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Is HTML a final form medium like PDF?

From: Dave Raggett <dsr@w3.org>
Date: Wed, 21 Mar 2007 16:30:45 +0000 (GMT)
To: public-html@w3.org, www-forms@w3.org
Message-ID: <Pine.LNX.4.64.0703211529270.5341@localhost>

On the HTML list, we have talked about the desire to make it easy 
for all kinds of people to edit web content from children to 
grandparents. It shouldn't be necessary to know and understand the 
details of HTML markup and CSS, let alone the DOM and how to write 
event handlers in JavaScript.

Smart editing tools can automate the generation of markup, style 
sheets and scripts, so that authors don't need to know about that 
level of detail. The problem comes when you want to reload the 
document and make further changes. If the semantics have been 
compiled into JavaScript, it is essentially impractical to get them 
back. This is the problem of how to round trip semantics from the 
editor to the document and back again.

If HTML is a final form medium like PDF that is essentially write 
only, then the solution is to author in a different format and have 
the machine automatically generate HTML for delivery to web 
browsers. At this point you might be saying that you have no 
difficulties with writing scripts and revel in the delights of PHP, 
ASP and Ruby on Rails, so what is all this nonsense about 
declarative formats? Well the answser is while that may be fine for 
you, it restricts the pool of people who can author web content for 
anything more complex than emails and blog entries to a relatively 
small clique. It is surely time to democratise web authoring!

Spreadsheets are attributed as having turned the personal computer 
from a hobby into a business tool, see [1]. Visicalc was introduced 
by Dan Bricklin in 1979 and soon followed by Lotus 1-2-3 and later 
yet by Microsoft Excel. Visicalc was one of the first "killer apps" 
that drove people to buy computers to be able to run it. The Web has 
yet to offer anything like the simplicity with which anyone can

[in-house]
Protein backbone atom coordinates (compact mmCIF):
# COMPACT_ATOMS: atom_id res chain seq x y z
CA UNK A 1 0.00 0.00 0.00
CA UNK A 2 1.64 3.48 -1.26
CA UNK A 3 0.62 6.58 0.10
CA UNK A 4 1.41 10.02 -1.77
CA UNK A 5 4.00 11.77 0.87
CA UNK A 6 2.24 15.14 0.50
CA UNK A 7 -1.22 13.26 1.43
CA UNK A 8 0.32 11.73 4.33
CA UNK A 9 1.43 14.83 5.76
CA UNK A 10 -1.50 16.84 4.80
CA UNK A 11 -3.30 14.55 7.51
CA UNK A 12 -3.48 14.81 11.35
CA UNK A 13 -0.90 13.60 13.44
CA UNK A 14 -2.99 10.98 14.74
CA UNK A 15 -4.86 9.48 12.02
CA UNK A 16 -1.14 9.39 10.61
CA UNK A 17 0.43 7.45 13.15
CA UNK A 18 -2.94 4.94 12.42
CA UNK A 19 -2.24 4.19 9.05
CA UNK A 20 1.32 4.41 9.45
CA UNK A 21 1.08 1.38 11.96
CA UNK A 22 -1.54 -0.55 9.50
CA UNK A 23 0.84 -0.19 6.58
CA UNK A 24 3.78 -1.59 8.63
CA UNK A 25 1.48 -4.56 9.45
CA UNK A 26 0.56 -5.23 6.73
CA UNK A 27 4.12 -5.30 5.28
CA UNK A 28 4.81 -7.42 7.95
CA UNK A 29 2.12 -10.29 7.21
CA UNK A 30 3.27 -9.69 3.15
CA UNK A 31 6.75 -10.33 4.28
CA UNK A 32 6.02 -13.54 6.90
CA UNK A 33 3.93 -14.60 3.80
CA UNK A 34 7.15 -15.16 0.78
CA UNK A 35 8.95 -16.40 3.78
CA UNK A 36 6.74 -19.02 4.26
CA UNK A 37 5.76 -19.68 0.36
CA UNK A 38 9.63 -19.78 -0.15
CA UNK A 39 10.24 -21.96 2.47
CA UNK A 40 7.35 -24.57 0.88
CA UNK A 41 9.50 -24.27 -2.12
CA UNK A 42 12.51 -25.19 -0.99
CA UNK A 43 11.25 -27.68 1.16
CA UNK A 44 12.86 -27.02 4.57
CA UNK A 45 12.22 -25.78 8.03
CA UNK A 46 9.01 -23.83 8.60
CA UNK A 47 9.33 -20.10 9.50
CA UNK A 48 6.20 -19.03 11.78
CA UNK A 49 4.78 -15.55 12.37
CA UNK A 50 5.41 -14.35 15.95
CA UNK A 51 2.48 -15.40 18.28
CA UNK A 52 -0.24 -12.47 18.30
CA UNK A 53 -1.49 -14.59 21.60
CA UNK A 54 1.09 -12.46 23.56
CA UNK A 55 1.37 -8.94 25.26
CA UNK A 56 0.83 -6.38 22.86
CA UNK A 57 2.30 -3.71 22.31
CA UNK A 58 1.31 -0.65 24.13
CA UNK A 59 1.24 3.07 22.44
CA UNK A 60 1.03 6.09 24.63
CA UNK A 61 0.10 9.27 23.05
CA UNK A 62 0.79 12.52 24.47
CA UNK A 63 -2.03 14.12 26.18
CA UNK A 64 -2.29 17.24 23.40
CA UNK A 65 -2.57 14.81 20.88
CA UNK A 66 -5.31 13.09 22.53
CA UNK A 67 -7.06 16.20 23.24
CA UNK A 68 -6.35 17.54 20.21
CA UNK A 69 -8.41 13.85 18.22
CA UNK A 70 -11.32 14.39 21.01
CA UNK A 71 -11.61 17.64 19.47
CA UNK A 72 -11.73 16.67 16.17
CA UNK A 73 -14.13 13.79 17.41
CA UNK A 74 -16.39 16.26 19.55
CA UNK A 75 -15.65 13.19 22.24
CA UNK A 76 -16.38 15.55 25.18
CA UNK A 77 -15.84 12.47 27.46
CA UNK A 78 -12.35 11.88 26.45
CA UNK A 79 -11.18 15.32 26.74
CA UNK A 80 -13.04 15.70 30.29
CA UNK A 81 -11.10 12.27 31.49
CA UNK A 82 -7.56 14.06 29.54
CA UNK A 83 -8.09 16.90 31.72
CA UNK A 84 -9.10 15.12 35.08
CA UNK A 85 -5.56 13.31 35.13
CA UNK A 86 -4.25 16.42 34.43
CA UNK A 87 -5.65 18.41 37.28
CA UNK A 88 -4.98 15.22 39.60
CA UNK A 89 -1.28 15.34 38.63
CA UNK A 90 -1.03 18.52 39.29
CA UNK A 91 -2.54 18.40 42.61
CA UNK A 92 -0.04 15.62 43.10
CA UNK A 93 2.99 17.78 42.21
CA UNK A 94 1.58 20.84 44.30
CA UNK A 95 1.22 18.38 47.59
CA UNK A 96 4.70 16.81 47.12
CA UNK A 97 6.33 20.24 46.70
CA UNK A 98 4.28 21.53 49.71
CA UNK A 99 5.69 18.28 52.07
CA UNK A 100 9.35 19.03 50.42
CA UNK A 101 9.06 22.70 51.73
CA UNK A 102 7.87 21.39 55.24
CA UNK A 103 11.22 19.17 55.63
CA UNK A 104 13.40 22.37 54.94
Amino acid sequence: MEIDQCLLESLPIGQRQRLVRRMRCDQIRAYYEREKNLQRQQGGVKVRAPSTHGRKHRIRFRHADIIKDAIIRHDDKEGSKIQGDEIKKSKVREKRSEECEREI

create a spreadsheet with some text and a few formualae, without any 
knowledge of programming. It is time to fix that!

Web Forms 2.0 provides incremental extensions to HTML4 forms, such 
as the ability to specify simple data types for numbers, dates and 
times, as well as the means to state min and max values, or to 
constrain entered text to match regular expressions. This is good!

What it currently lacks is the means to state simple formulae for 
calculated fields, and the means to state simple constraints such as 
this field must be greater than the value of that field, or that 
this field must be filled out under such and such conditions, or 
that this group of fields is relevant and should be shown when a 
given field has a particular value.

These can all be stated using simple JavaScript expressions. You can 
see a range of such examples at [2]. The equivalent WF2 examples are 
at [3]

[1] http://en.wikipedia.org/wiki/Spreadsheet
[2] http://www.w3.org/2007/03/XForms-Transitional/#examples
[3] http://www.w3.org/2007/03/WF2/

Web Forms 2.0 isn't cast in concrete, and it is time to look at how 
HTML Forms can take advantage of simple spreadsheet like 
expressions. Yes there are some details in Web Forms 2.0 that might 
need to change, but democratising web authoring is well worth it.

I have shown that it can be made to work on pretty much all modern 
web browsers, so the technical problems are definitely do able. If 
you have a technical question, I will do my best to answer it.

For people who hear the word declarative and reach for their 
AK-47, think of expressions as a way of writing event handlers that 
that even your mom will get.

p.s. if HTML is condemned to be a final form medium, it isn't the 
end of the world as there are standards based XML formats that work 
just fine and lots of experience at hand in automatically adapting 
the content to particular devices. But do we want to give up on HTML 
that easily!

  Dave Raggett <dsr@w3.org> http://www.w3.org/People/Raggett
Received on Wednesday, 21 March 2007 16:30:50 GMT

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